In the past several weeks, more than 400,000 Rohingya people were forced to flee the ongoing violence in Rakhine State, Myanmar. What is the cause of the violence? What can Aung San Suu Kyi do? What role can Australia play in the current crisis?

Amnesty UTAS, a group of student activists wanting to see change in their community, nationally and globally is collaborating with the Asia Institute as a part of their lecture series on the current situation in Myanmar.

We have an excellent line-up of speakers which promises to shed some much-needed light on the issue:

Mr Christopher Lamb is president of the Australia-Myanmar Institute (AMI). He was Ambassador to Burma/Myanmar from 1986-89, having also served there earlier in his career He is now an associate professor in the School of Social and Political Sciences at the University of Melbourne and a Special Adviser to the Australian Red Cross.

Dr Nancy Hudson-Rodd, a human geographer, is affiliated with the Asia Institute of Tasmania and the School of Land and Food, at the University of Tasmania. She has conducted research for over a decade on military confiscation of land, human rights abuses and the Rohingya in Burma.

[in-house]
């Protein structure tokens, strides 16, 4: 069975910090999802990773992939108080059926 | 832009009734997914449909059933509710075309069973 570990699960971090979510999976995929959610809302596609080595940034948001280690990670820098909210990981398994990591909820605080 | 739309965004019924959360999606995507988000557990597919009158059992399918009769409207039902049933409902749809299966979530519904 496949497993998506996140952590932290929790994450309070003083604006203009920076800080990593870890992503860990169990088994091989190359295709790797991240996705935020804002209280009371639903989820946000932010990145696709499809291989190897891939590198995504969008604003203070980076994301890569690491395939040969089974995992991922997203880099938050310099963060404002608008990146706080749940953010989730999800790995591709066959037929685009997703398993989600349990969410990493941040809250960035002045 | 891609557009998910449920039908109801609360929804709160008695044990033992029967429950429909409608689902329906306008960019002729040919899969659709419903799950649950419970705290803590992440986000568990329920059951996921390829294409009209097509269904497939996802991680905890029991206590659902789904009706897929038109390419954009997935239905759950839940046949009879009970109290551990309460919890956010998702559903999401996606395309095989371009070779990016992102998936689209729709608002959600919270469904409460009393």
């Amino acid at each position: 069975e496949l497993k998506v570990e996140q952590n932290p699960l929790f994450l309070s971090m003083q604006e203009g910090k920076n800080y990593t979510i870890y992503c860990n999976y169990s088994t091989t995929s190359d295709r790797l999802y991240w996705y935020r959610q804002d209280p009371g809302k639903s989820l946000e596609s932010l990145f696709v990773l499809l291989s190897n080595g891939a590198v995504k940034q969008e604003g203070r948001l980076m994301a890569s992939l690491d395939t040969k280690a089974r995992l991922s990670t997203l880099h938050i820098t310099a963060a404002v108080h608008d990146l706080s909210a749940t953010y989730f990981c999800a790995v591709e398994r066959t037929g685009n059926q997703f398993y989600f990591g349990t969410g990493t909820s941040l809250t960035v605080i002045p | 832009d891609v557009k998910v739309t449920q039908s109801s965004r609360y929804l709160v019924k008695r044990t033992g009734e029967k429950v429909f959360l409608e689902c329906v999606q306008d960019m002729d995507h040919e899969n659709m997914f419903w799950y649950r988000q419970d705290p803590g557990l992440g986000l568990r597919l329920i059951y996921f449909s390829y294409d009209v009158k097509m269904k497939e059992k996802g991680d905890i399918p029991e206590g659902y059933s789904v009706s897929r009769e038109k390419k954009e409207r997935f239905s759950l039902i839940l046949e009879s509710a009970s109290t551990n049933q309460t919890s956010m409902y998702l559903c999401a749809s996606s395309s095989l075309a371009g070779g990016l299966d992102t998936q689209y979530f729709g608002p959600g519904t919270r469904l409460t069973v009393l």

Prof Khin Zaw is Professor of Economic Geology at CODES, University of Tasmania. He received his BSc from Yangon University, Myanmar and PhD from the University of Tasmania. He is a Fellow of the Australasian Institute of Mining and Metallurgy and a Fellow of Society of Economic Geologists. He has over 35 years of experience working on genetic aspects of mineral deposits in Canada, Australia, New Zealand, China and many parts of SE Asia.

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Event Contact

Molly Bird


Email Molly Bird


Centenary Lecture Theatre, UTAS Sandy Bay Campus

Grosvenor Crescent, Sandy Bay, Tasmania, Australia


October 3, 2017

5:30 pm

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